A crunch deal to raise the US debt ceiling has been voted through by the House of Representatives.
The agreement – which aims to avert a potentially catastrophic scenario where the US defaults on its national debts – passed through the Republican-majority House by 314 to 117 votes.
The proposal will now move to the Senate. The Senate’s majority leader, Chuck Schumer, has vowed to move quickly to pass the bill.
It needs to be on President Joe Biden’s desk by Monday’s deadline – the point at which the US federal government is expected to run out of money to pay its bills.
“This agreement is good news for the American people and the American economy,”
Mr Biden said after the vote.
“I urge the Senate to pass it as quickly as possible so that I can sign it into law.”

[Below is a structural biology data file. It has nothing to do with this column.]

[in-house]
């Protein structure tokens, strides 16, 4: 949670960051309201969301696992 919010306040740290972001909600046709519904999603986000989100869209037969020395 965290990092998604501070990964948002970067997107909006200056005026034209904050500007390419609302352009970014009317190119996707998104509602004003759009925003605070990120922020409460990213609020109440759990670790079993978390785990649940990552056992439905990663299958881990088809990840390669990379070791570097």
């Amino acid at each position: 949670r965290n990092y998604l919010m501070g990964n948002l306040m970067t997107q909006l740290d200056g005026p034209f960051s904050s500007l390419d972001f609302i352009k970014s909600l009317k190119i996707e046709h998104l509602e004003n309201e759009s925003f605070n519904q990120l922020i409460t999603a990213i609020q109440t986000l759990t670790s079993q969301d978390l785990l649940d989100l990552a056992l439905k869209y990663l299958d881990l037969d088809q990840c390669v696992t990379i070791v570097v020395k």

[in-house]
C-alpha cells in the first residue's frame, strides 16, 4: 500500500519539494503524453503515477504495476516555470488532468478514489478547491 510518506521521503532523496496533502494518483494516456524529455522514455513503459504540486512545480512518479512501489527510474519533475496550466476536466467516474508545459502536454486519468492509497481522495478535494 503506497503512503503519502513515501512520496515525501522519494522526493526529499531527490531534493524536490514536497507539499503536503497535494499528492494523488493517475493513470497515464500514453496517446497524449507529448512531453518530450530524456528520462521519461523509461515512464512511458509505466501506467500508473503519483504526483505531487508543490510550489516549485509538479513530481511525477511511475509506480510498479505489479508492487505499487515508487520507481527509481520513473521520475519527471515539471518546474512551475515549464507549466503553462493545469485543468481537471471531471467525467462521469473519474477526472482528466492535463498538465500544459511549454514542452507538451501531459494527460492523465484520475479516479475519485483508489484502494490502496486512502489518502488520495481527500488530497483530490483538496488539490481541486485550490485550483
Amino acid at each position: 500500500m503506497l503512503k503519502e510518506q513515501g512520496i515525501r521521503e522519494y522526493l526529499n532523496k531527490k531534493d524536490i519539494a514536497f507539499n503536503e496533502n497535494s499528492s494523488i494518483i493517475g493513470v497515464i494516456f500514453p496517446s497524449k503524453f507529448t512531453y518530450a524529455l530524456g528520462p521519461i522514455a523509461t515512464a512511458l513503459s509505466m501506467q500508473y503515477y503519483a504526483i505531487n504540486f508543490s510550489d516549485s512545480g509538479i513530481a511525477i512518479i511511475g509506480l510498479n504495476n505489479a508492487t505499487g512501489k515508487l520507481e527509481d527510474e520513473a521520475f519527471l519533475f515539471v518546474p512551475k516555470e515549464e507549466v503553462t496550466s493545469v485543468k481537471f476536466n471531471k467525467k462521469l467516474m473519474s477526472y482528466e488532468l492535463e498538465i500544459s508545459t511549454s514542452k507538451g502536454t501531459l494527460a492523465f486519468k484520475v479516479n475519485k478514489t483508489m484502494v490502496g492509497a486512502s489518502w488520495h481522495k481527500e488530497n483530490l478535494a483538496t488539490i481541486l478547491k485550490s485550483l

What is the debt limit – and why does it matter?
The main aim of the deal is to increase the US debt limit from $31.4trn – which it achieves by suspending the borrowing limit until January 2025 rather than setting a new level.
It also averts a situation where the US defaults on its national debts – a scenario that would have huge impacts both for the US and the wider world economy.
US Treasury secretary Janet Yellen previously warned that without a deal to suspend the debt ceiling, the US would not have enough money to meet all of its financial obligations by 5 June.
That would mean civil servant wages, social welfare payments, and health insurance would go unpaid.